The Minister of Information and Culture, Lai Mohammed, has said the government remains undaunted in the implementation of the amended Nigeria Broadcasting Code despite the pushback “from some quarters.”
Mr Mohammed spoke at a “stakeholders’ meeting” on Digital Switch Over (DSO) in Lagos on Monday.
The minister said the ministry, through the National Broadcasting Commission (NBC), had made the reforms to create enabling environment for the DSO to succeed.
“Some of these measures have generated a lot of controversies and triggered pushback from some quarters, but we remain undaunted in implementing them for the benefit of our people.”
Last year, the NBC released a controversial amendment to the 6th Edition of the Nigerian Broadcasting Code which, among other things, prohibited exclusivity of sporting rights. The amendment also increased the percentage of programmes aired during prime time from 60 per cent to 75 per cent.
But on Monday, Mr Mohammed insisted the amendment would curb monopoly and exclusivity of programme contents in order to create room for the local industry to grow.
“The amendments were necessitated by the need to boost the local content in Nigeria, curb anti-competitive and monopolistic tendencies, and boost advertising revenues,” he said.
“The monopolies exclude many Nigerians from enjoying or having access to premium content, especially in the area of sports and movies. With the amendment to the Code, anyone owning any sports rights must make such available to other parties in Nigeria, who may be interested in acquiring these rights. This obviously extends the opportunity for TV sports content to indigenous players,” the minister said.
The minister listed other initiatives targeted towards developing skills and expertise in the broadcasting industry.
He urged advertising brands, broadcasters, TV and radio stations to corporate with the ministry and the NBC to ensure the success of the DSO and stimulate local production of quality content.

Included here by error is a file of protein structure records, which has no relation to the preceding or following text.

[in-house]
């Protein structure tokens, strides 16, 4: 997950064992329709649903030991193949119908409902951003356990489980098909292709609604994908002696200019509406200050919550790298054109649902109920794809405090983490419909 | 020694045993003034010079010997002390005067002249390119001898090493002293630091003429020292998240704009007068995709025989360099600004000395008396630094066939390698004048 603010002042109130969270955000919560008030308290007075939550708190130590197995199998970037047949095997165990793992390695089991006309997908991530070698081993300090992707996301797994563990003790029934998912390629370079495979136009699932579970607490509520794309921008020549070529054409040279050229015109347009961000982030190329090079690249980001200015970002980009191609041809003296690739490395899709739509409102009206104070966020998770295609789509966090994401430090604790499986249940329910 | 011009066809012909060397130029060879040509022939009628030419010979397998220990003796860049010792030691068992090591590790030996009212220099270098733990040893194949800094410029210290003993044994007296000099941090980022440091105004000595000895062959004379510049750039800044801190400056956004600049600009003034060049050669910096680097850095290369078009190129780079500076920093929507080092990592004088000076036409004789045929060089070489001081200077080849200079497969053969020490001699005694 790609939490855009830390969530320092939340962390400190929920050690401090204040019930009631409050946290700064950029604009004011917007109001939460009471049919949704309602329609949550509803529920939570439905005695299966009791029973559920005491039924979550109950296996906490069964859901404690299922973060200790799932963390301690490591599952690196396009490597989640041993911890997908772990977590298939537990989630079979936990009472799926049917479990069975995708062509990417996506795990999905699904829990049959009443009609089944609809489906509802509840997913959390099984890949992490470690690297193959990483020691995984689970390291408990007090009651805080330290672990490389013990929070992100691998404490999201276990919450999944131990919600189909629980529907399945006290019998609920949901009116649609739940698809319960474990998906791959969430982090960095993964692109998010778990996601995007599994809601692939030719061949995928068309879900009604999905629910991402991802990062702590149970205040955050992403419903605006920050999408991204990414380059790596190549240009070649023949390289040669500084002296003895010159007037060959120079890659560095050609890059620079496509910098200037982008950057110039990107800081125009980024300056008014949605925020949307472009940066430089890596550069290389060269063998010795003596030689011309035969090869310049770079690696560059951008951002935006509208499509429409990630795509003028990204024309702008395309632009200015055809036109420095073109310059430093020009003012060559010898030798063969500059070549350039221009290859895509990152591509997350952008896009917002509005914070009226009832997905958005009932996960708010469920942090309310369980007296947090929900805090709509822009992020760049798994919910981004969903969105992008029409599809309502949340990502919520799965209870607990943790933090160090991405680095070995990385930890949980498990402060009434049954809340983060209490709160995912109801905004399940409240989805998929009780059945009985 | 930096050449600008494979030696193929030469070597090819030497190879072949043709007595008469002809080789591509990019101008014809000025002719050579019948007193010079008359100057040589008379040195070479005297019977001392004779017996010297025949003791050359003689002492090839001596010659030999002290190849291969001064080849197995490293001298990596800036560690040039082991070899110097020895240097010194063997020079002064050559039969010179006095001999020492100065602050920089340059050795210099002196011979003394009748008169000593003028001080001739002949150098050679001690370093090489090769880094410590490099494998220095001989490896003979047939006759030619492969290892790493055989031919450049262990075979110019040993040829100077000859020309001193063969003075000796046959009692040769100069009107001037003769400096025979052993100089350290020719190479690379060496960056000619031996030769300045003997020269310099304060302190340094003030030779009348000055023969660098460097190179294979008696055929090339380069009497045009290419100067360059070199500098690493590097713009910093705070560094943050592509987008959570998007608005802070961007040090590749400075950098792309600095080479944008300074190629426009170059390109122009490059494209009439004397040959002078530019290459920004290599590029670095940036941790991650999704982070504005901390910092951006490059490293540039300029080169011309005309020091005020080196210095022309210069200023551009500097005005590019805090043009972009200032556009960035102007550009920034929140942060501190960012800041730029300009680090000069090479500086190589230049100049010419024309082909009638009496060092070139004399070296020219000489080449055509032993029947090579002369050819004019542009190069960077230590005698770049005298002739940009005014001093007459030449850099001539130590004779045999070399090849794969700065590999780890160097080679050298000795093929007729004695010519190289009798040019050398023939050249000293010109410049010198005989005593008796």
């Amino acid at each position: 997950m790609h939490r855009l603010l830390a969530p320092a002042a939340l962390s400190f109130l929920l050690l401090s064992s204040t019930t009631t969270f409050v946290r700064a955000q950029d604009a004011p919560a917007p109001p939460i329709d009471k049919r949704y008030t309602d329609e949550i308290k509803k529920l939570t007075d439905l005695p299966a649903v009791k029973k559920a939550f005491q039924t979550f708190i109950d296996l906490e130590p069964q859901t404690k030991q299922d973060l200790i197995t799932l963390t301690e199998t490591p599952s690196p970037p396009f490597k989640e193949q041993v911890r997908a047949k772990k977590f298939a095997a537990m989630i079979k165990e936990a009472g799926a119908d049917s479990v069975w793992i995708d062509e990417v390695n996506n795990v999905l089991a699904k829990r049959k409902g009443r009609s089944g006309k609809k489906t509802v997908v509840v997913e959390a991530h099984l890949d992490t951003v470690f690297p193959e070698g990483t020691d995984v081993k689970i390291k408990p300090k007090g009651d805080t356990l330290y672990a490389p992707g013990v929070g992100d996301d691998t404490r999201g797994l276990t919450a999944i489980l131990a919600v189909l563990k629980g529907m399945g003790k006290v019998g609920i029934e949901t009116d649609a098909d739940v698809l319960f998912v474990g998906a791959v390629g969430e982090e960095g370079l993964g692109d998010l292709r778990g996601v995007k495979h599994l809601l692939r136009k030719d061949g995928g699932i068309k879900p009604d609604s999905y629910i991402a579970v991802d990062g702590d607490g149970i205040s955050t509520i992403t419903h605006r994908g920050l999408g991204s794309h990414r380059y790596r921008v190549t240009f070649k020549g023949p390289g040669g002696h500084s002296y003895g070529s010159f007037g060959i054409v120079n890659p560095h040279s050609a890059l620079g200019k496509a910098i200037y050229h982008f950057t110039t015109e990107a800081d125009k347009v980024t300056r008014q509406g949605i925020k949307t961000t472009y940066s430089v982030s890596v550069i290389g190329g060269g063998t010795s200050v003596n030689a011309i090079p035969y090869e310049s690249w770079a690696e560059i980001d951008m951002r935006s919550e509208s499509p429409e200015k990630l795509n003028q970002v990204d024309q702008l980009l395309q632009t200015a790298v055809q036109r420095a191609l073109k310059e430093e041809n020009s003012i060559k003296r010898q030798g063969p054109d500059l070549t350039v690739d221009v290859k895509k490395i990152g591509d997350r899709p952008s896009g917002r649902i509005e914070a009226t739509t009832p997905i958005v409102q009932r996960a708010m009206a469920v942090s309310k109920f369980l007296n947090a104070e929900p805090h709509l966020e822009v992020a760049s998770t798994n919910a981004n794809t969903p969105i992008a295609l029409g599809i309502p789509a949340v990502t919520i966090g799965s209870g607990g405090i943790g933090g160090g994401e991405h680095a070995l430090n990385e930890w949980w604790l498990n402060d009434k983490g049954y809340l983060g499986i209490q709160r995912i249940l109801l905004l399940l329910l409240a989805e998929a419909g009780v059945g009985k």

‘One million jobs’
Mr Mohammed also said the Digital Switch Over (DSO) in the broadcasting industry will generate one million jobs for Nigerians in three years.
DSO entails the transition of the broadcasting industry from analogue to digital.
The minister said the actualisation of DSO is one of the priority projects of the Ministry of Information and Culture because of its potential to create jobs, bring governance closer to the people through better access to information, and deepening democracy.
“This project is capable of generating one million jobs in three years,” the minister said.
Giving a breakdown of the job creation through DSO, the minister said the manufacturing of Set-Top Boxes or decoders alone is capable of creating between 40,000 to 50,000 jobs.
“TV Production can create 200,000 jobs. Film Production can generate 350 to 400,000 jobs. Distribution, which entails supplying the market with Set-Top Boxes.
TVs and Dongles for the internet will require at least 100,000 wholesalers, retailers, electricians, installers, marketers and payment solution providers in order to cover the entire country, while TV and Online Advertising can create a further 50,000 jobs: These are just some of the job opportunities from a successful DSO Project,” Mr Mohammed said.
He added that the ministry has rolled out the DSO in five states and Abuja. The states are Plateau, Kwara, Kaduna, Enugu and Osun States.
“With the recent approval by the Federal Executive Council of outstanding payments to key stakeholders in the DSO Project, we are moving rapidly to cover the remaining 31 states.
“DSO is about stimulating local content and empowering platform owners. It’s about creating jobs for our teeming population, especially the very creative youth population,” the minister said.
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